Monday, March 07, 2011

Logos: From newsboys to 'fresh and modern'

From the company's history of corporate logos:

Today, Gannett introduces the first new Gannett logo in more than 30 years. The blue logo is simple and straight-forward yet fresh and modern, elevating the Gannett corporate brand and representing who Gannett is today. It has roots in mid-century newspaper typefaces, and expresses a contemporary eloquence. By choosing an all-type logo, our properties can continue to make their own mark with each of their distinct logos, while at the same time allowing for a more seamless pairing with the parent company. Gannett worked with the small boutique advertising firm, The Farm, to create the new logo and brand campaign.


  1. They shouldn't have dropped the globe, just updated it to look more futuristic and sophisticated.

    Don't get me wrong, I LOVE Avenir but the globe is especially more powerful these days with social media and the Internet, etc. When you read the history of how that globe logo came to be, it was quite an undertaking; One not to be done away with so quickly. The globe still could have pulled off brand importance.

    Pence made a mistake with this. Plus they wasted too much money on the new campaign.

  2., which reports on the digital industry, says this in its article on the branding reset.

    "The new logo, sleek and minimal with a modern Verlag font"

  3. Fresh and modern: logo -- or feminine hygiene spray that's always within reach?

  4. this blog is the Internet equivalent of an abandoned amusement park where the janitors still clock in everyday. NO ONE is coming back to ride your rides. The antique carousel needed to be torn down.

  5. Dubow: “The economy, it’s been difficult, but we believe investing in the awareness of what we’re trying to do is going to create real opportunity.”

    Hmm, yes. Trying. What he doesn't get is that he should be investing in the actual product to enable employees to put out top-notch publications where people will choose to go first to get their information. If the product isn't good enough, then no amount of lipstick is going to attract more eyeballs or advertisers.

  6. I couldn't believe it when I picked up my Sunday Gannett newspaper and found a way too long story about GCI's branding effort.
    Wayyyyy overdone, I thought.
    Other companies would never get similar treatment. Editors are trained to assign space and prominence based on the newsworthiness of a topic.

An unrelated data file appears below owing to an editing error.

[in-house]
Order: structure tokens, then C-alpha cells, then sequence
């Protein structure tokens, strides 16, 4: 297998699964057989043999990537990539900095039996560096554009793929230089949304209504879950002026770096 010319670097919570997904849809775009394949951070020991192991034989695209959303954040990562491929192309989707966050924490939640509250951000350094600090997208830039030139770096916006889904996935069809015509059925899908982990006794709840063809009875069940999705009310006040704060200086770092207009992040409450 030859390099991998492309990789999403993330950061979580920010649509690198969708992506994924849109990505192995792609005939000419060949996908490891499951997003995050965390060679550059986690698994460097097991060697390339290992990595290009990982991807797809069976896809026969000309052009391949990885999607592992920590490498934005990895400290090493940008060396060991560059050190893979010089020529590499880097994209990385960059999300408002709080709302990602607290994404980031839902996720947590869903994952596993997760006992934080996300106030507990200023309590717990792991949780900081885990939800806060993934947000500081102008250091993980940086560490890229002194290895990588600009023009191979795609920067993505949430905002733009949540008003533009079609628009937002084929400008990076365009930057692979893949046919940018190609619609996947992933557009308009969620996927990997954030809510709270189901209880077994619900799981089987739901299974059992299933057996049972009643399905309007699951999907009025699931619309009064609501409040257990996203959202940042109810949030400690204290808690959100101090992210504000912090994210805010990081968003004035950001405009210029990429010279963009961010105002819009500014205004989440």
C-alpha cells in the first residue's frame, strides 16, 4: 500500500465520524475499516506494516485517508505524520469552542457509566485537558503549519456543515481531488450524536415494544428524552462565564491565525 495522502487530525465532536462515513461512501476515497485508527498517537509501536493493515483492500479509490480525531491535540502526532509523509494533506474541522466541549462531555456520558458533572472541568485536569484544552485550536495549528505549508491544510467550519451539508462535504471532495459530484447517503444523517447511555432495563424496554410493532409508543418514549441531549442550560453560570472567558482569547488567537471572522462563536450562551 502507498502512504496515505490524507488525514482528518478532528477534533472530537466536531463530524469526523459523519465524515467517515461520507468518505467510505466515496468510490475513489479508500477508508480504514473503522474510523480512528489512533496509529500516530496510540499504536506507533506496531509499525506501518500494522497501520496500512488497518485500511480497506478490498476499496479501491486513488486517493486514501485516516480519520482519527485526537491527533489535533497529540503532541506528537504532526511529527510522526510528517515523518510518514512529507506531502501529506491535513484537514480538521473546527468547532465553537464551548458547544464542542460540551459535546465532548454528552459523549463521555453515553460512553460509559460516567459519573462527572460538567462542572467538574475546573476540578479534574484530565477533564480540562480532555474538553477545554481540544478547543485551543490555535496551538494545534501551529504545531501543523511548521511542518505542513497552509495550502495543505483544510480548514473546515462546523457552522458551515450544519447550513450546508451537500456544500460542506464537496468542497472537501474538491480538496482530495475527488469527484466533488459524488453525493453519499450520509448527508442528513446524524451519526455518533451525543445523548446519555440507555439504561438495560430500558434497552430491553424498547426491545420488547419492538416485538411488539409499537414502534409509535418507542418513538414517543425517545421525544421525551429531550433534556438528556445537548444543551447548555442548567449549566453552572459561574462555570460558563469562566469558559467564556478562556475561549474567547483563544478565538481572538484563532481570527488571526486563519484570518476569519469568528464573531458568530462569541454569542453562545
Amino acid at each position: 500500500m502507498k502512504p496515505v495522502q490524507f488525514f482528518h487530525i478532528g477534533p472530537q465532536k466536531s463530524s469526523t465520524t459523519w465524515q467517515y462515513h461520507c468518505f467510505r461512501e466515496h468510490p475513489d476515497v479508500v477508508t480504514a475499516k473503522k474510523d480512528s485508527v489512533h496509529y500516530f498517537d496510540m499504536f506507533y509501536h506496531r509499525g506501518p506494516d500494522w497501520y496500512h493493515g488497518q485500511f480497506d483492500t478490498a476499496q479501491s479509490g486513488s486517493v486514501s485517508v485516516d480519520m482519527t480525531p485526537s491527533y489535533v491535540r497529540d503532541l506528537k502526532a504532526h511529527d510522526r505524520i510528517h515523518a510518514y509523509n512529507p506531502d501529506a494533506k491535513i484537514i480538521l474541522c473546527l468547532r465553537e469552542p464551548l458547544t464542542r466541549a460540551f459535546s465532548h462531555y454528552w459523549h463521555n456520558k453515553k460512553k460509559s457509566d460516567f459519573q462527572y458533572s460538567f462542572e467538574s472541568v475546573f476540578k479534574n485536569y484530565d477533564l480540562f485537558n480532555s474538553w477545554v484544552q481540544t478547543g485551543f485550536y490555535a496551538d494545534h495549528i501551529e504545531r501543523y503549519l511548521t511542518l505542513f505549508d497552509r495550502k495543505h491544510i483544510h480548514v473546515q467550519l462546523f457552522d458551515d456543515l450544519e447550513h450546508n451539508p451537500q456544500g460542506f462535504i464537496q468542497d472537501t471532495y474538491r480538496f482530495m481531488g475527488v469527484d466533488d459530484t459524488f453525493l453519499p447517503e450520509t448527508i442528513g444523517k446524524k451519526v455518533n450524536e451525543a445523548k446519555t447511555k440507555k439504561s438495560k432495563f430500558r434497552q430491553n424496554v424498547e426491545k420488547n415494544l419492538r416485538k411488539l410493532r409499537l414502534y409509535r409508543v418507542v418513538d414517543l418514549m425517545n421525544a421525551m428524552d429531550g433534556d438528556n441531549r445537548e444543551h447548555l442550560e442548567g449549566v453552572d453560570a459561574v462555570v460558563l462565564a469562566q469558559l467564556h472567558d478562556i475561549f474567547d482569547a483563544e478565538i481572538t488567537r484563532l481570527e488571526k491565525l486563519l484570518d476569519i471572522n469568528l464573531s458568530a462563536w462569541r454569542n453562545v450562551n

But then I found another long story in my paper that also seemed to break the mold. It was a way-too-long piece on local companies that aren't locally owned. It was obvious that it was timed to soften the impact of Gannett's branding campaign, which tends to underscore the paper's lack of local ownership.
    Holy cow, I thought. For Gannett, "it's all within reach." For others, advertisements masquarading as news are taboo...yes? No?
    What's next, a series of stories on how newspaper readership helped high schoolers raise their grades?
    The only thing out of reach for Gannett, it seems, is ethical journalism.

  7. 5:38: The new style guide refers to it as Avenir and not one of the faces from the Verlag family.

    For those wondering, Verlag and Avenir aren't overtly related. Verlag is a Hoefler & Frere-Jones incarnation.

    The genius that is Adrian Frutiger drew Avenir.

    Not sure what PaidContent is thinking.

  8. Well, at least looks great.

  9. the logo is set in Verlag, and the corporate typeface is Avenir. Geez. The "guidelines are 100 pages long!" Well no kidding. You morons can't even figure out the difference between two completely different typefaces.

  10. I'm with you @7:51. We had something like that in our paper, too. Gave us all a stomach ache. Our bonus-fed leaders paid millions for an ad campaign, toasted their brilliant leadership with champagne, bathed themselves in cheap perfume and pissed away any vestige of corporate journalistic integrity with marketing tripe. I just don't get how this is big news. Or even little news. A brief in PR Today maybe.

  11. Personally, I would have removed the crossarm on the A. For me, that would have moved the logo away from just the typeset word, and it would have conveyed more of the forward movement you get with the up and down strokes of two n's

    Of course, I'm not creative enough/cool enough to name my business "The Farm", so I guess I'm two stoopud too now what im talkin bout.

  12. Got it all wrong - Should have changed the company name to "USA TODAY" as that Brand is way bigger than Gannett. similar to when Dayton Hudson changed its name to Target.

  13. @ 6:18. Hell Yeah! that is super creative! an upward arrow out of an "A." Revolutionary!! Yes…you are definitely too stupid to know what you are talking about.


Jim says: "Proceed with caution; this is a free-for-all comment zone. I try to correct or clarify incorrect information. But I can't catch everything. Please keep your posts focused on Gannett and media-related subjects. Note that I occasionally review comments in advance, to reject inappropriate ones. And I ignore hostile posters, and recommend you do, too."

Note: Only a member of this blog may post a comment.